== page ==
The Mendoza Line

Above average data visualizations

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Last week, the Supreme Court set off a wave that ended up legalizing same-sex marriage in these 10 states: Indiana, Oklahoma, Utah, Virginia, Wisconsin, Colorado, Nevada, West Virginia, Idaho, and North Carolina. This brought the number of states with same-sex marriage to 30 and the percentage of LGBT people who can now legally marry to 60.7%. I explain how I got that estimate here.

But the the Supreme Court unleashed another wave this week: a torrent of same-sex marriage GIFs. I collected three other animated maps from Bloomberg Politics, the Huffington Post, and Quartz that show the trajectory of same-sex marriage in the United States. I compared the strengths and weakness of each graphic below.

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Last updated: October 18, 2014.
Note: The map and bar chart show when same-sex marriage licenses were first issued in each state.
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By David Mendoza

Updated Saturday, October 18th:
Alaska and Arizona started recognizing same-sex marriages yesterday, becoming the 30th and 31st states to recognize such unions. More than 63% of LGBT people can now marry in America.

Updated Friday, October 10th:
On Friday, same-sex marriage became legal in both Idaho and North Carolina. That brings the total number of states with same-sex marriage up to 29 and the percentage of LGBT people who can marry to 60.7%.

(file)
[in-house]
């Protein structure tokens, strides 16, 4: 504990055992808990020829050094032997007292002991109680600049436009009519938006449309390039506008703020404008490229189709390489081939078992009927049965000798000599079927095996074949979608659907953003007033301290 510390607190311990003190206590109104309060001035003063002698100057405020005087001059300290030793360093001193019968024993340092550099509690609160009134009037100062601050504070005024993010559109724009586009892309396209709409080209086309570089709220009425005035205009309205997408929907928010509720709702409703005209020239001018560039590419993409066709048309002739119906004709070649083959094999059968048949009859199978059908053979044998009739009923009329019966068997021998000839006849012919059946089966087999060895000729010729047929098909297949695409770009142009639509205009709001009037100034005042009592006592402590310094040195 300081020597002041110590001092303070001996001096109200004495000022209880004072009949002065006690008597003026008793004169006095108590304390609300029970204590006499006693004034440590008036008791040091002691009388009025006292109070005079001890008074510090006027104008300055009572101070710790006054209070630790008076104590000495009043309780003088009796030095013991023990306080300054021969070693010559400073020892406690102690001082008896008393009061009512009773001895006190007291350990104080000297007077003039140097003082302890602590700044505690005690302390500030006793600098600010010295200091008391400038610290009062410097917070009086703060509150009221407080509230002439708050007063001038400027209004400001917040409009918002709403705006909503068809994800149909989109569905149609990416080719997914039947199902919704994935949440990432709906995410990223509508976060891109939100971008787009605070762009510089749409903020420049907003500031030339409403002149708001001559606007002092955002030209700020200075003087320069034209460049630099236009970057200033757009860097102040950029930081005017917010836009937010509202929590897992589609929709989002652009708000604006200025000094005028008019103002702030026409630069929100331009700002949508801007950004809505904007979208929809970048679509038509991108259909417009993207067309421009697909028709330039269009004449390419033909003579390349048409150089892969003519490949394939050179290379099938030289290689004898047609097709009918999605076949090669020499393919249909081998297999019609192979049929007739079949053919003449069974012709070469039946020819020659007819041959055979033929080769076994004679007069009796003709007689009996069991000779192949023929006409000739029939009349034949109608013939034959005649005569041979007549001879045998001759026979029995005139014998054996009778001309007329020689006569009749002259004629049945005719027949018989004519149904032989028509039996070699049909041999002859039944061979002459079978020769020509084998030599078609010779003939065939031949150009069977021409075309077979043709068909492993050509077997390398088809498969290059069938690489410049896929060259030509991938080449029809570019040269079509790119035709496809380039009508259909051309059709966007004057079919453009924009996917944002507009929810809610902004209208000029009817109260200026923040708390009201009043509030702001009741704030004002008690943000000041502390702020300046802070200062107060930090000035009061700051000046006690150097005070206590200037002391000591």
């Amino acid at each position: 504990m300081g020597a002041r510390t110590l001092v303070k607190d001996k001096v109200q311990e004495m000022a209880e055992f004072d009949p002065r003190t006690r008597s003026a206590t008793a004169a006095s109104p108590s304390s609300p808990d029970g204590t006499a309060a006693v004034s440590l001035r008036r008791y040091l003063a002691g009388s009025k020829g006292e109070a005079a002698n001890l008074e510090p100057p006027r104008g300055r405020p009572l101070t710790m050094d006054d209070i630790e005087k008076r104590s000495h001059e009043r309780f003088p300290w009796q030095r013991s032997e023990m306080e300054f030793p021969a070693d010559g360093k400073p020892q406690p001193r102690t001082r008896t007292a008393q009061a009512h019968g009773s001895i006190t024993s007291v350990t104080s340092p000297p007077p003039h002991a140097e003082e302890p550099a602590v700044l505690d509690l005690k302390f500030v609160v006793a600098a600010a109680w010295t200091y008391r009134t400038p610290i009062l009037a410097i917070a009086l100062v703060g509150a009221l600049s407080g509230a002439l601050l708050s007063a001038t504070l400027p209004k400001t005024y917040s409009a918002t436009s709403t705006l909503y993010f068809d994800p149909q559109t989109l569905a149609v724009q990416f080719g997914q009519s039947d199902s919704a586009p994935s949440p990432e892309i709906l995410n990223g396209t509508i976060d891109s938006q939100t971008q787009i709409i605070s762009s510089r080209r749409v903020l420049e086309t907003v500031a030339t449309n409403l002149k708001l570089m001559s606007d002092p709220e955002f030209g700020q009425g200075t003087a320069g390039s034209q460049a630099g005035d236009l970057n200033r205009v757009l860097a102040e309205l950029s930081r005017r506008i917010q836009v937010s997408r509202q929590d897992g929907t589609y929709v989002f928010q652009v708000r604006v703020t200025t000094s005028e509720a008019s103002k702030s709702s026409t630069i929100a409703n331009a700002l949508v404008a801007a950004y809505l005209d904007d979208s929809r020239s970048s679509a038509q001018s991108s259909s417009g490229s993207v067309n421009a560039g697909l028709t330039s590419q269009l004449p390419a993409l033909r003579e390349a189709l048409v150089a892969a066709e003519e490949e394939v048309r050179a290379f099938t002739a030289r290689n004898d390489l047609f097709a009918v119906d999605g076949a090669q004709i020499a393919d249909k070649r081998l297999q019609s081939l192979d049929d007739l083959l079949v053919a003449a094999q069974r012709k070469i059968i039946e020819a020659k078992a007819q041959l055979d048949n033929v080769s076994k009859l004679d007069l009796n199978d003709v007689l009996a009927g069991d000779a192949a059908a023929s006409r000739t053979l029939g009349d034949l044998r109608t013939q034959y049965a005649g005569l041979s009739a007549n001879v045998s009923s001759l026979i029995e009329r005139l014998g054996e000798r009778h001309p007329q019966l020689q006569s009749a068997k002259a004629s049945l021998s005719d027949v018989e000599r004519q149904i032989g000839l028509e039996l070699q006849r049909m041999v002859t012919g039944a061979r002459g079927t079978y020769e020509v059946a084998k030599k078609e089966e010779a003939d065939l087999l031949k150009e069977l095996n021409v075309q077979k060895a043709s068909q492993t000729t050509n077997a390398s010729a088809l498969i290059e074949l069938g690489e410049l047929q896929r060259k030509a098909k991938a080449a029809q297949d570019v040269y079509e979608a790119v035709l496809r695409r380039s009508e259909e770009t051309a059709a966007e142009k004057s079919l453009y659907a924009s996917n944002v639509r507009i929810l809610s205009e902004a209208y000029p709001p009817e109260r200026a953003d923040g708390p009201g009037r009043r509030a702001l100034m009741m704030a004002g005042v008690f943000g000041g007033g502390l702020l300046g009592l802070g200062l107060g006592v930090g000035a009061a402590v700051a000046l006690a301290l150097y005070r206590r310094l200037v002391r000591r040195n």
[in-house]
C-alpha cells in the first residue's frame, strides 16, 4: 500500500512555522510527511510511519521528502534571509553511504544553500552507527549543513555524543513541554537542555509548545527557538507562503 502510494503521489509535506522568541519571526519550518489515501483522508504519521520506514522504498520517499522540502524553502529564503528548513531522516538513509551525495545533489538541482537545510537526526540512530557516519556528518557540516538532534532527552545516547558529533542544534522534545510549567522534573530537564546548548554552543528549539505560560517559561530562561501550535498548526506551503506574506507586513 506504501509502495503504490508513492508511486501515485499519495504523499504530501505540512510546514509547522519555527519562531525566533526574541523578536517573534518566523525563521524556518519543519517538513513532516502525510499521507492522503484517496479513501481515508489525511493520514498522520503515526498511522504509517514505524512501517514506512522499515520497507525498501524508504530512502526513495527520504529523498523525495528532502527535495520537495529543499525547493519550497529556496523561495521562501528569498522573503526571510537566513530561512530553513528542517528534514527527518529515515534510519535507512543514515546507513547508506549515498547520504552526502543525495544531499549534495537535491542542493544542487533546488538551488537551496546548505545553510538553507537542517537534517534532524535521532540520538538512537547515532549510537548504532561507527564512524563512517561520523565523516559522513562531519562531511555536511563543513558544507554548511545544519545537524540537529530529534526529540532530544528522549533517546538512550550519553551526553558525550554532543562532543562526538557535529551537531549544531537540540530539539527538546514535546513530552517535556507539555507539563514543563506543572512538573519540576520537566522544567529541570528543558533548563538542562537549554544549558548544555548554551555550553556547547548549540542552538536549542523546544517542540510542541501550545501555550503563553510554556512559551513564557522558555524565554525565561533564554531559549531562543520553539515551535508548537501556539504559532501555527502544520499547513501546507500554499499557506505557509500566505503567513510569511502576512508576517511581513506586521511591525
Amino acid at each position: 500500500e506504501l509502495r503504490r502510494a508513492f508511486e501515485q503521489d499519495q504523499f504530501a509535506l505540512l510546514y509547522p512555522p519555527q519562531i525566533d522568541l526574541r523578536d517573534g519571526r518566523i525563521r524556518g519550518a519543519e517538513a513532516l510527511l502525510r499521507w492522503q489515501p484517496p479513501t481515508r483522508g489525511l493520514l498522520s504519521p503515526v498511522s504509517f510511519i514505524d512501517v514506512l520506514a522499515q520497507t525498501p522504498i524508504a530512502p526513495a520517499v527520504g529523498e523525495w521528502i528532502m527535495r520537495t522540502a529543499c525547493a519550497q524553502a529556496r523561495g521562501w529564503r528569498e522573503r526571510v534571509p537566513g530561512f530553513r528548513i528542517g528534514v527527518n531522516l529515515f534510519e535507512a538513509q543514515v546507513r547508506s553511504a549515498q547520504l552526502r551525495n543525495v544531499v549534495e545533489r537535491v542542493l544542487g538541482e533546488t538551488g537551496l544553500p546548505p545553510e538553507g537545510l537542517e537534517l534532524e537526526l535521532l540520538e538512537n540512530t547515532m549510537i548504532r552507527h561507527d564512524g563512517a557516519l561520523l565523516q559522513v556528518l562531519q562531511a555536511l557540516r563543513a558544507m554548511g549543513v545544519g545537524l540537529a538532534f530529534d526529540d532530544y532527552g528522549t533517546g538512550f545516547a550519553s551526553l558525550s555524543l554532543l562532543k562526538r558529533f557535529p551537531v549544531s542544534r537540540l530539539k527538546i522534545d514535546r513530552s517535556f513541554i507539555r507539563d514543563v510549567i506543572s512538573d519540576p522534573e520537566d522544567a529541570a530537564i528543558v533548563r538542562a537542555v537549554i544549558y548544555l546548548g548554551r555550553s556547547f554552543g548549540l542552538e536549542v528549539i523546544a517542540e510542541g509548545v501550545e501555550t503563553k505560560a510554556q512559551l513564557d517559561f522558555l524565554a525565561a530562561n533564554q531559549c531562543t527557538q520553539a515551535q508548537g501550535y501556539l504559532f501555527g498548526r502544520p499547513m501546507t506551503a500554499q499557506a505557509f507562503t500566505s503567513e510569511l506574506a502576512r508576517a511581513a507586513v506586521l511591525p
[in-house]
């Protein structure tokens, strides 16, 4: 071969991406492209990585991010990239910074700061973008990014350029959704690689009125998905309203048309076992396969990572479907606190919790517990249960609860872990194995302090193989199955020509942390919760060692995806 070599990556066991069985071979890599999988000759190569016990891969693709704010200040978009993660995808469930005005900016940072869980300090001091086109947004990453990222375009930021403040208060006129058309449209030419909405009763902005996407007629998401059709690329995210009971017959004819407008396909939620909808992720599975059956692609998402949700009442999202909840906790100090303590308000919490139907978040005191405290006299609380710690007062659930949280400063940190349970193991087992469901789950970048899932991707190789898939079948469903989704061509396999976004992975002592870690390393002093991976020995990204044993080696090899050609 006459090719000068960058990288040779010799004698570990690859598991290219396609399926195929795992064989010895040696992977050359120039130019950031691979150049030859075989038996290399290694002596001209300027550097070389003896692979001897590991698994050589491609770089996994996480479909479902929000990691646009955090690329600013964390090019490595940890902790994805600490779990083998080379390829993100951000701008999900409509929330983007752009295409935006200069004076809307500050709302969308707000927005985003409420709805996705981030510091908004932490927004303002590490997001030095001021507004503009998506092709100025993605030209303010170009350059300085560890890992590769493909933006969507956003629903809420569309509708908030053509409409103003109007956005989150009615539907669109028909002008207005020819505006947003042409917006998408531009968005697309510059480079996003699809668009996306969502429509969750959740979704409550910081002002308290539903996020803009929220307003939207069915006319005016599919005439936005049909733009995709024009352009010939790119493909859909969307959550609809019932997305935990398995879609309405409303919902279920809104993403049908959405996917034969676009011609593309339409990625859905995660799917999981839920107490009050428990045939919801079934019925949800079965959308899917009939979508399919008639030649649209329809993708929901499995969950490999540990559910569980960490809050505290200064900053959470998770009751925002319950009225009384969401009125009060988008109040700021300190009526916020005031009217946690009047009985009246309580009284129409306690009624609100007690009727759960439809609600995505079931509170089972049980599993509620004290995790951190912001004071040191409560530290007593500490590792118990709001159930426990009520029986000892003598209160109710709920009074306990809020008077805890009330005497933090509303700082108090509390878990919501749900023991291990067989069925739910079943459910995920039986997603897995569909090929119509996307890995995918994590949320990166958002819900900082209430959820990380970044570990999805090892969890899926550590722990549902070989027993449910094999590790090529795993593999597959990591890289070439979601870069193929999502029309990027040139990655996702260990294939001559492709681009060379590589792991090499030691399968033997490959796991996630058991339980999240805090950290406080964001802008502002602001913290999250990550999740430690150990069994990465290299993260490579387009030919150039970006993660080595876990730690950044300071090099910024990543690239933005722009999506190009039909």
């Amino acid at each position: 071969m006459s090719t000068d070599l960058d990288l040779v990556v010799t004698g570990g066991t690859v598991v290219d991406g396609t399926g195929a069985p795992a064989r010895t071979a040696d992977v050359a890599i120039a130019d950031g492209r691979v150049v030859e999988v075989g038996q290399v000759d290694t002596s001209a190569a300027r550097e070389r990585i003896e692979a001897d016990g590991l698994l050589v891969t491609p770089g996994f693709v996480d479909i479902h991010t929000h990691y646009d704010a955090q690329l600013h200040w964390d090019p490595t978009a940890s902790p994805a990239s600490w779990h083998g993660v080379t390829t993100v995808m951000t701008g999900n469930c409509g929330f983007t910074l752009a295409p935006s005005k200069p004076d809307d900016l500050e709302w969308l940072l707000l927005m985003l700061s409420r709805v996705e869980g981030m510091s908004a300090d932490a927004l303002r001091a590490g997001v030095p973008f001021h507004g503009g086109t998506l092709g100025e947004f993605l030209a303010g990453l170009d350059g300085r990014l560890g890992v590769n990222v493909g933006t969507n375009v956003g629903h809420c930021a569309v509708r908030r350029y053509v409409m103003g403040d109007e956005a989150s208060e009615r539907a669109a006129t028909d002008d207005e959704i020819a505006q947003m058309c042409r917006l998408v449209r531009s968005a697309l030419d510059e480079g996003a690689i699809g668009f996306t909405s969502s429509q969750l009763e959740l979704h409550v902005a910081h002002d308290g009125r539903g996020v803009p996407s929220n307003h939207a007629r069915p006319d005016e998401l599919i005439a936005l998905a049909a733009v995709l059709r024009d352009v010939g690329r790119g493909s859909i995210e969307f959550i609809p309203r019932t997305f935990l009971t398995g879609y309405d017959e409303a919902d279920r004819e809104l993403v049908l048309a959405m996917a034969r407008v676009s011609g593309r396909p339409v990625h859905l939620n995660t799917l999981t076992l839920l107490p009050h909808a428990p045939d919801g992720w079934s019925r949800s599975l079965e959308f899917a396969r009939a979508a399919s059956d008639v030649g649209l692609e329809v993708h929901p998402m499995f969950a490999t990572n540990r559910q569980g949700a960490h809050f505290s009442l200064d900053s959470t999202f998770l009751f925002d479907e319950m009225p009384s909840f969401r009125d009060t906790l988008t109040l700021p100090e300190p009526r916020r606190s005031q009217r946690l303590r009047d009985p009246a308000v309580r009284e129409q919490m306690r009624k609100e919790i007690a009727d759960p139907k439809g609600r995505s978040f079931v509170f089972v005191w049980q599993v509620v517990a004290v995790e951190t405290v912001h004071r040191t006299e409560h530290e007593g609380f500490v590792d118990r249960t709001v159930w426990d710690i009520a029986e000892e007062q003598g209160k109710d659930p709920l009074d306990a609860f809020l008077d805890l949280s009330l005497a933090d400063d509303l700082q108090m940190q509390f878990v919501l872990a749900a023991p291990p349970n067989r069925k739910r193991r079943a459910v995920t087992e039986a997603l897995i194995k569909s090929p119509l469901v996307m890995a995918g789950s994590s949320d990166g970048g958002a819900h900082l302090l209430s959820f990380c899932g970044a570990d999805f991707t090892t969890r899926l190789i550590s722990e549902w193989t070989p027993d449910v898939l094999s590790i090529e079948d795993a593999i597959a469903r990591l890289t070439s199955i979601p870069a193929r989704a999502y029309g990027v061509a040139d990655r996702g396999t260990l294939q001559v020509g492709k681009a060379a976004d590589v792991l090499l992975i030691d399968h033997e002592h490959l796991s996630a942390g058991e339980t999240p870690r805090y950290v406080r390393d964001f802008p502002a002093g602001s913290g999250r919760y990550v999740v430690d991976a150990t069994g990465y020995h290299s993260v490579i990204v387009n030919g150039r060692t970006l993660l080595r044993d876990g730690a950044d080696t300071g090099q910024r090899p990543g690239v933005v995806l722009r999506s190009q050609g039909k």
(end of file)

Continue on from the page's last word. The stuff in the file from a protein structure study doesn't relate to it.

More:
Updated Thursday, October 9th:
According to the AP, same-sex marriage finally became legal in Nevada today. At the same time, gay and lesbian couples have also started getting married in West Virgina. This means — as of Thursday, October, 9th — 57.4% of LGBT Americans can get married in 27 states. The GIF has been updated to reflect these developments.

Updated Monday, October 6th:
It seems same-sex marriage has been stopped in Nevada by the Supreme Court before it could even start. That means only 55.8% of LGBT Americans can marry. The GIF has been fixed.


Original post: On Monday, the Supreme Court declined to hear same-sex marriage cases from 5 states, allowing previous lower court rulings to go into effect. This increased the number of states that recognize same-sex marriages from 19 to 24, plus the District of Columbia. The state of Colorado — which was not among the 5 states to have a same-sex marriage case denied, but is part of one of the affected circuit courts of appeals — also began to recognize same-sex marriages on Monday.

As I was preparing to publish this article, the Nine Circuit Court of Appeals ruled that same-sex marriage bans in Idaho and Nevada are unconstitutional. The Governor and Attorney General in Nevada have already declared that they will no longer defend the Silver State’s same-sex marriage ban. However, Idaho decided to appeal the Ninth Circuit’s decision to the Supreme Court and Justice Anthony Kennedy has halted same-sex marriage from going into effect there.